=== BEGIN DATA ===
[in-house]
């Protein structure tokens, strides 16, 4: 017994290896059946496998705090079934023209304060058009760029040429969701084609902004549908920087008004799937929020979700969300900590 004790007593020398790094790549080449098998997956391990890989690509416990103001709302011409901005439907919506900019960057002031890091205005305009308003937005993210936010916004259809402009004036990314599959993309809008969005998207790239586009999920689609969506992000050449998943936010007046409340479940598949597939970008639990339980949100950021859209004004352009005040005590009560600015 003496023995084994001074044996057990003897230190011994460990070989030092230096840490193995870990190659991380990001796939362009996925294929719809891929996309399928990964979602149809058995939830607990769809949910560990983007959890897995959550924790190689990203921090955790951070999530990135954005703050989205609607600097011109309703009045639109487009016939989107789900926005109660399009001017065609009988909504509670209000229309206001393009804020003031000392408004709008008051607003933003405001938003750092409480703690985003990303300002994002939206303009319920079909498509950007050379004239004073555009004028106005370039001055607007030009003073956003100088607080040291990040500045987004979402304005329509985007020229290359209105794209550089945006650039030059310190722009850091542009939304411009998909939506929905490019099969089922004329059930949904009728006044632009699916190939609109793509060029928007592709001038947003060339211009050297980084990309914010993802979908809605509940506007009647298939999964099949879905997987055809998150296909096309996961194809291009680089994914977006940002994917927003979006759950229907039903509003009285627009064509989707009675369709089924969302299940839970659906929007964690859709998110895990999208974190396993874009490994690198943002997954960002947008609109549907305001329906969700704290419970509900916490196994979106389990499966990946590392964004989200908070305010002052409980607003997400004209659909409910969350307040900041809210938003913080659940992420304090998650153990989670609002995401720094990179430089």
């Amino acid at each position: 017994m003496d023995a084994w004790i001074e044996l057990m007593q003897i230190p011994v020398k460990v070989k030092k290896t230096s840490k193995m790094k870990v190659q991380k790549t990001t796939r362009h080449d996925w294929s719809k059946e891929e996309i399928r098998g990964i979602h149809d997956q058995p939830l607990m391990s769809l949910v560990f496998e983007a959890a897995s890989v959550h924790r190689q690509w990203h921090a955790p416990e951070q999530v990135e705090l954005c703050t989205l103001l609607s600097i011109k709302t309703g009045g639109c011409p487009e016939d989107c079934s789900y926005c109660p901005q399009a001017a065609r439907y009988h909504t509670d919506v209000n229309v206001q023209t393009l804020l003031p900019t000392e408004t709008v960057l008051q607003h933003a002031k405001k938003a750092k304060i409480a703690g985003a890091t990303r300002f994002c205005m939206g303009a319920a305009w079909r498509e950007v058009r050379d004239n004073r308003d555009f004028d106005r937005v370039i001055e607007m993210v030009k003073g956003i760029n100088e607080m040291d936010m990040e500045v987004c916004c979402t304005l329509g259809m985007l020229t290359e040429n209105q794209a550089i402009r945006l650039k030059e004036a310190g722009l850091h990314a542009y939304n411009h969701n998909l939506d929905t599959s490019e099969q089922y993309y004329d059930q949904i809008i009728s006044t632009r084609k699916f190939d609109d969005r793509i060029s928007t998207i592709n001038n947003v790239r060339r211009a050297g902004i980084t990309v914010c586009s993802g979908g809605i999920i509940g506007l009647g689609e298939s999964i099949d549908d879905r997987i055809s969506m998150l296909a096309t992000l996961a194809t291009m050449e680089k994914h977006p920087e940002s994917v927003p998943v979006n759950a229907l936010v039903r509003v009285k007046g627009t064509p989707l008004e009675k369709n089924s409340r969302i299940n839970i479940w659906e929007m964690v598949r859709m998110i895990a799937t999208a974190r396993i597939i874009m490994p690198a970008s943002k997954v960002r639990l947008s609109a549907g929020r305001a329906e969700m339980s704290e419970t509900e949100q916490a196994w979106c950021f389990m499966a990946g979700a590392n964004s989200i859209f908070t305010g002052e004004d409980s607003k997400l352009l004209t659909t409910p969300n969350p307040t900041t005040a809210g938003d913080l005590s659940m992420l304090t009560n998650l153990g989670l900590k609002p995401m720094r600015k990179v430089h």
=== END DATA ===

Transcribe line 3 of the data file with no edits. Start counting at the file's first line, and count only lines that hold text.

């Amino acid at each position: 017994m003496d023995a084994w004790i001074e044996l057990m007593q003897i230190p011994v020398k460990v070989k030092k290896t230096s840490k193995m790094k870990v190659q991380k790549t990001t796939r362009h080449d996925w294929s719809k059946e891929e996309i399928r098998g990964i979602h149809d997956q058995p939830l607990m391990s769809l949910v560990f496998e983007a959890a897995s890989v959550h924790r190689q690509w990203h921090a955790p416990e951070q999530v990135e705090l954005c703050t989205l103001l609607s600097i011109k709302t309703g009045g639109c011409p487009e016939d989107c079934s789900y926005c109660p901005q399009a001017a065609r439907y009988h909504t509670d919506v209000n229309v206001q023209t393009l804020l003031p900019t000392e408004t709008v960057l008051q607003h933003a002031k405001k938003a750092k304060i409480a703690g985003a890091t990303r300002f994002c205005m939206g303009a319920a305009w079909r498509e950007v058009r050379d004239n004073r308003d555009f004028d106005r937005v370039i001055e607007m993210v030009k003073g956003i760029n100088e607080m040291d936010m990040e500045v987004c916004c979402t304005l329509g259809m985007l020229t290359e040429n209105q794209a550089i402009r945006l650039k030059e004036a310190g722009l850091h990314a542009y939304n411009h969701n998909l939506d929905t599959s490019e099969q089922y993309y004329d059930q949904i809008i009728s006044t632009r084609k699916f190939d609109d969005r793509i060029s928007t998207i592709n001038n947003v790239r060339r211009a050297g902004i980084t990309v914010c586009s993802g979908g809605i999920i509940g506007l009647g689609e298939s999964i099949d549908d879905r997987i055809s969506m998150l296909a096309t992000l996961a194809t291009m050449e680089k994914h977006p920087e940002s994917v927003p998943v979006n759950a229907l936010v039903r509003v009285k007046g627009t064509p989707l008004e009675k369709n089924s409340r969302i299940n839970i479940w659906e929007m964690v598949r859709m998110i895990a799937t999208a974190r396993i597939i874009m490994p690198a970008s943002k997954v960002r639990l947008s609109a549907g929020r305001a329906e969700m339980s704290e419970t509900e949100q916490a196994w979106c950021f389990m499966a990946g979700a590392n964004s989200i859209f908070t305010g002052e004004d409980s607003k997400l352009l004209t659909t409910p969300n969350p307040t900041t005040a809210g938003d913080l005590s659940m992420l304090t009560n998650l153990g989670l900590k609002p995401m720094r600015k990179v430089h």